Greece’s presence at the 70th Berlin International Film Festival which began last week will be marked this year by “Pari,” an ambitious endeavor written and directed by the Iranian-born Siamak Etemadi that explores the themes of love and longing, of separation and seeking.
Set in Athens and the anarchist haunt of Exarchia, the film, which is among the critics’ top picks in the festival’s Panorama section, tells the tale of Pari, an Iranian mother, housewife and a Muslim, and her desperate search for her son, who has gone missing while studying abroad.
She makes her way to Athens, where she is “a stranger in a strange land,” with a different language, customs and clothing, and where, in the process, she gradually sheds her own identity.
“There is more to her underneath this persona. Her longing to see her child becomes the driving force taking her further and further into an unknown world,” 48-year-old Etemadi says, adding that “just as in the poems of the Persian sufis, [it is] ultimately a story of the possibility of rebirth.”
Among the film’s major contributors is the seasoned and award-winning editor Panos Voutsaras, who is no stranger to the sort of intricate challenges posed by a project like “Pari,” not least because lots of the dialogue is in Farsi.
“A fundamental aspect of an editor’s job is to be a good judge of the material he or she has to work with so its meaning and spirit can be highlighted and conveyed in the best possible way,” Voutsaras, 47, tells Kathimerini English Edition.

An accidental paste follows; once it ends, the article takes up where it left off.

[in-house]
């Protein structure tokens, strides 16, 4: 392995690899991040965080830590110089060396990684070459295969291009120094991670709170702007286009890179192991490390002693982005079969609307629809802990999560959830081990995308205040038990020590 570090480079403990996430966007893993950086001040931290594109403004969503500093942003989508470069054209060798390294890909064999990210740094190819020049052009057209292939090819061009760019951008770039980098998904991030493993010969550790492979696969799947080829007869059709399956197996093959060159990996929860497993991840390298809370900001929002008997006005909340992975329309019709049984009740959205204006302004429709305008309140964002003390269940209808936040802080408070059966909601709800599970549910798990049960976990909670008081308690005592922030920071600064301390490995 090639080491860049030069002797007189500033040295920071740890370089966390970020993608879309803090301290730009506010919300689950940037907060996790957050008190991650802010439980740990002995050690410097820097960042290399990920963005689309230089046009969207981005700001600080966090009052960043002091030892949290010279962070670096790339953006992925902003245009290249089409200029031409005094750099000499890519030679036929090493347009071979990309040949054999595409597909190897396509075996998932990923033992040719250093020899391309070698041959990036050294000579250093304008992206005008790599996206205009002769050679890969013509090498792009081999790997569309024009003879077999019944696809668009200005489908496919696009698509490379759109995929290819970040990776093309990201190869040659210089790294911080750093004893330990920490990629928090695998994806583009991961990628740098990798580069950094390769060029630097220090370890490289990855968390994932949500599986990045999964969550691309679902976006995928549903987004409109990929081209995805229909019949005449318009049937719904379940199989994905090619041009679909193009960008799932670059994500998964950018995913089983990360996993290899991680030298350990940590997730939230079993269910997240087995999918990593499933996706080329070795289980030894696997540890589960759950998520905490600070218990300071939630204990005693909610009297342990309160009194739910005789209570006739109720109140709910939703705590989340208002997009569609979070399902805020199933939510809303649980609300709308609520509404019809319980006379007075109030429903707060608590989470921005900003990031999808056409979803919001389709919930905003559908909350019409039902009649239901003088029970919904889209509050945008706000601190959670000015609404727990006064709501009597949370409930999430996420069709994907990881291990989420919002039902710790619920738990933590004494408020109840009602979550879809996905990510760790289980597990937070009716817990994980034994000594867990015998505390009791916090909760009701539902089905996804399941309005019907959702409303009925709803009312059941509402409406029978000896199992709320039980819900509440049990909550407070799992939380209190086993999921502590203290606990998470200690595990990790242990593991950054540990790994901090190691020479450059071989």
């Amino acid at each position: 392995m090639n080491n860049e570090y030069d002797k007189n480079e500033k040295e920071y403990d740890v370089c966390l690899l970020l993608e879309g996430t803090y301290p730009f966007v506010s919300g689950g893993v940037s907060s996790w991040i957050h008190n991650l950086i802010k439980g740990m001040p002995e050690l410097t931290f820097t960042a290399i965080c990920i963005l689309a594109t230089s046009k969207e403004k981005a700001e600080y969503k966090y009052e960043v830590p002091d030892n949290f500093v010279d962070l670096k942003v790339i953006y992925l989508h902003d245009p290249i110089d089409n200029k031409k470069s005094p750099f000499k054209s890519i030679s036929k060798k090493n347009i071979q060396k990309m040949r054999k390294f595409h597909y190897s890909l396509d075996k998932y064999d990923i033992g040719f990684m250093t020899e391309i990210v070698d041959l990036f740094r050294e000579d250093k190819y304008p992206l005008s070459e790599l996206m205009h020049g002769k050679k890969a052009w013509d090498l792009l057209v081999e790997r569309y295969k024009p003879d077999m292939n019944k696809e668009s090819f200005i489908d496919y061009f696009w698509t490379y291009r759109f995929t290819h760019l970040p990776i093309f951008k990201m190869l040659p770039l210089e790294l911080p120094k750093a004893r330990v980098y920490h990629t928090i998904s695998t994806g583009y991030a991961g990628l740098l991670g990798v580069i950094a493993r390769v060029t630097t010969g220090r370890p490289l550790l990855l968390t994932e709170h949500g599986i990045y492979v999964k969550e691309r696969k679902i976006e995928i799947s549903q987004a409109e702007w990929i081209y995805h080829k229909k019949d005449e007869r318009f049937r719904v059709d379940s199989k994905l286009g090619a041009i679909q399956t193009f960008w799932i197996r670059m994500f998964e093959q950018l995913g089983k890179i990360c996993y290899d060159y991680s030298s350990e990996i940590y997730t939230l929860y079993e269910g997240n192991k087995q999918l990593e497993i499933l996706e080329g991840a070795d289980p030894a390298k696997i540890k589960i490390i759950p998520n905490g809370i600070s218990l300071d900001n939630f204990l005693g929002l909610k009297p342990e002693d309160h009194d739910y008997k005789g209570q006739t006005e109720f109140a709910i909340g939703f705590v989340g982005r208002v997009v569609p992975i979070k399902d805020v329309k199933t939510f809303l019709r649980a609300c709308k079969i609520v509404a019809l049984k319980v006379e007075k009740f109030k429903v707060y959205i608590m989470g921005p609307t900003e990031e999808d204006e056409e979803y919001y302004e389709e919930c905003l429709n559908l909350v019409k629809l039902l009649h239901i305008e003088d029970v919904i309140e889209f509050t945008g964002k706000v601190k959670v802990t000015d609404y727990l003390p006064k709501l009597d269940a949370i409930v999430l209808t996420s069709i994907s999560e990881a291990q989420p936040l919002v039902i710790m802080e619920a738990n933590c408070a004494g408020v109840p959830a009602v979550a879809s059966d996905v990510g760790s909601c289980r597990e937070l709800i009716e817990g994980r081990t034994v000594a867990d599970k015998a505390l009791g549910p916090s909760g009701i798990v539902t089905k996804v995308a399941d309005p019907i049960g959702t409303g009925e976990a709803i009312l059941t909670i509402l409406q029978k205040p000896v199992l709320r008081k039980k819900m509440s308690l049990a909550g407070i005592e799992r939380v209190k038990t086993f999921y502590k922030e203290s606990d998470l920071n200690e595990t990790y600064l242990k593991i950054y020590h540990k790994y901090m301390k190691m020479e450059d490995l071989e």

“Judgment is key and working in a different language, Farsi in this case, made the effort to ‘read’ the scenes an even greater challenge,” he says.
The task to capture and convey the story line’s thematic nuances was coupled with the testing objective to depict the sometimes ominous atmosphere of Exarchia – a powder keg always ready to explode and the frequent arena of clashes between excitable youths, convinced of their anarchist credentials, with riot police.
“Reenacting the chaos of the riots in Exarchia for one of the film’s major scene was among the more compelling challenges and we studied real footage riots to reproduce their pulse,” he says.
Voutsaras, whose accolades include the Hellenic Film Academy Award for Best Film Editing and the Hellenic Film Academy Award for Best Sound, is among a crop of talented Greek editors which have established a foothold in the industry.
The most renowned is Yorgos Mavropsaridis, known from his work with filmmaker Yorgos Lanthimos. He was nominated for an Oscar for the 2018 period comedy “The Favourite” and won an Eddie award for the Best edited feature film for the same movie. He is also a member of the US Academy of Motion Picture Arts and Sciences.
“This was fully deserved, 100 percent,” Voutsaras said, noting however that Mavropsaridis’ success does not mean that the floodgates have opened for Greek editors.
“It doesn’t really make a difference where you’re from. What is fundamental is the proper chemistry with the filmmaker. Movie making is a collective effort.”
“Pari” is Etemadi’s first feature film and features a cast of Iranian and Greek actors. It is a joint Greek, French, Dutch and Bulgarian production.
It will be screened at the festival Tuesday.